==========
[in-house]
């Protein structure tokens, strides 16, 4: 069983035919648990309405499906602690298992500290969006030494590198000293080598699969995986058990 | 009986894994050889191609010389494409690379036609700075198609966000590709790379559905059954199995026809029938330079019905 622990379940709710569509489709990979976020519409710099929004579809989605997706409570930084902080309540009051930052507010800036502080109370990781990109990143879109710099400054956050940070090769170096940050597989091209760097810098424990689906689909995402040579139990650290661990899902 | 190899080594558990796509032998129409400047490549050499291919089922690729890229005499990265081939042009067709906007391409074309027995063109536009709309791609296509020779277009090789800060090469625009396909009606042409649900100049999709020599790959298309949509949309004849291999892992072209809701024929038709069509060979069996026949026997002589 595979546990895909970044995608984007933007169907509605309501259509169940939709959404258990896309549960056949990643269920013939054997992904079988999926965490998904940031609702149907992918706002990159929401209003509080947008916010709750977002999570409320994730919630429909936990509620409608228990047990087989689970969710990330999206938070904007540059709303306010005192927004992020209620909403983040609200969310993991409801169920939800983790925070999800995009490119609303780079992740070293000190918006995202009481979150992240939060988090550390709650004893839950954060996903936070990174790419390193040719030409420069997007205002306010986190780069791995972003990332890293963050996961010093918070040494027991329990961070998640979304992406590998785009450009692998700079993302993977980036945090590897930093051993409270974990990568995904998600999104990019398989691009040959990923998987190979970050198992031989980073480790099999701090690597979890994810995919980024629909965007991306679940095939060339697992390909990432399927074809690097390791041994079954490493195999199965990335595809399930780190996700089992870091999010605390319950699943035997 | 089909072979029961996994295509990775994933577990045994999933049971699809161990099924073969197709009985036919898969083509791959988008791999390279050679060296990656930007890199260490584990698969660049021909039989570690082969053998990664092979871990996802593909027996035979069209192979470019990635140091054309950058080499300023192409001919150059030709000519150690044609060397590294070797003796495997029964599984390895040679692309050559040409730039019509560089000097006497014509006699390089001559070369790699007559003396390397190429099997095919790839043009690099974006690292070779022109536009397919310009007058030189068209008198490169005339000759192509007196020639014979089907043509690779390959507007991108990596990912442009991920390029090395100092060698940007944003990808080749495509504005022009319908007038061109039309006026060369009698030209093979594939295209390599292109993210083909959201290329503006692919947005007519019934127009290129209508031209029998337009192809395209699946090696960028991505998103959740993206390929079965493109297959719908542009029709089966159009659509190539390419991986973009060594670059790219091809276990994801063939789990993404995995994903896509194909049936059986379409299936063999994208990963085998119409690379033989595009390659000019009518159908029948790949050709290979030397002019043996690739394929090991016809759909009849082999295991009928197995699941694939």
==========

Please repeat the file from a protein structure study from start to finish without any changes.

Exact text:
[in-house]
């Protein structure tokens, strides 16, 4: 069983035919648990309405499906602690298992500290969006030494590198000293080598699969995986058990 | 009986894994050889191609010389494409690379036609700075198609966000590709790379559905059954199995026809029938330079019905 622990379940709710569509489709990979976020519409710099929004579809989605997706409570930084902080309540009051930052507010800036502080109370990781990109990143879109710099400054956050940070090769170096940050597989091209760097810098424990689906689909995402040579139990650290661990899902 | 190899080594558990796509032998129409400047490549050499291919089922690729890229005499990265081939042009067709906007391409074309027995063109536009709309791609296509020779277009090789800060090469625009396909009606042409649900100049999709020599790959298309949509949309004849291999892992072209809701024929038709069509060979069996026949026997002589 595979546990895909970044995608984007933007169907509605309501259509169940939709959404258990896309549960056949990643269920013939054997992904079988999926965490998904940031609702149907992918706002990159929401209003509080947008916010709750977002999570409320994730919630429909936990509620409608228990047990087989689970969710990330999206938070904007540059709303306010005192927004992020209620909403983040609200969310993991409801169920939800983790925070999800995009490119609303780079992740070293000190918006995202009481979150992240939060988090550390709650004893839950954060996903936070990174790419390193040719030409420069997007205002306010986190780069791995972003990332890293963050996961010093918070040494027991329990961070998640979304992406590998785009450009692998700079993302993977980036945090590897930093051993409270974990990568995904998600999104990019398989691009040959990923998987190979970050198992031989980073480790099999701090690597979890994810995919980024629909965007991306679940095939060339697992390909990432399927074809690097390791041994079954490493195999199965990335595809399930780190996700089992870091999010605390319950699943035997 | 089909072979029961996994295509990775994933577990045994999933049971699809161990099924073969197709009985036919898969083509791959988008791999390279050679060296990656930007890199260490584990698969660049021909039989570690082969053998990664092979871990996802593909027996035979069209192979470019990635140091054309950058080499300023192409001919150059030709000519150690044609060397590294070797003796495997029964599984390895040679692309050559040409730039019509560089000097006497014509006699390089001559070369790699007559003396390397190429099997095919790839043009690099974006690292070779022109536009397919310009007058030189068209008198490169005339000759192509007196020639014979089907043509690779390959507007991108990596990912442009991920390029090395100092060698940007944003990808080749495509504005022009319908007038061109039309006026060369009698030209093979594939295209390599292109993210083909959201290329503006692919947005007519019934127009290129209508031209029998337009192809395209699946090696960028991505998103959740993206390929079965493109297959719908542009029709089966159009659509190539390419991986973009060594670059790219091809276990994801063939789990993404995995994903896509194909049936059986379409299936063999994208990963085998119409690379033989595009390659000019009518159908029948790949050709290979030397002019043996690739394929090991016809759909009849082999295991009928197995699941694939």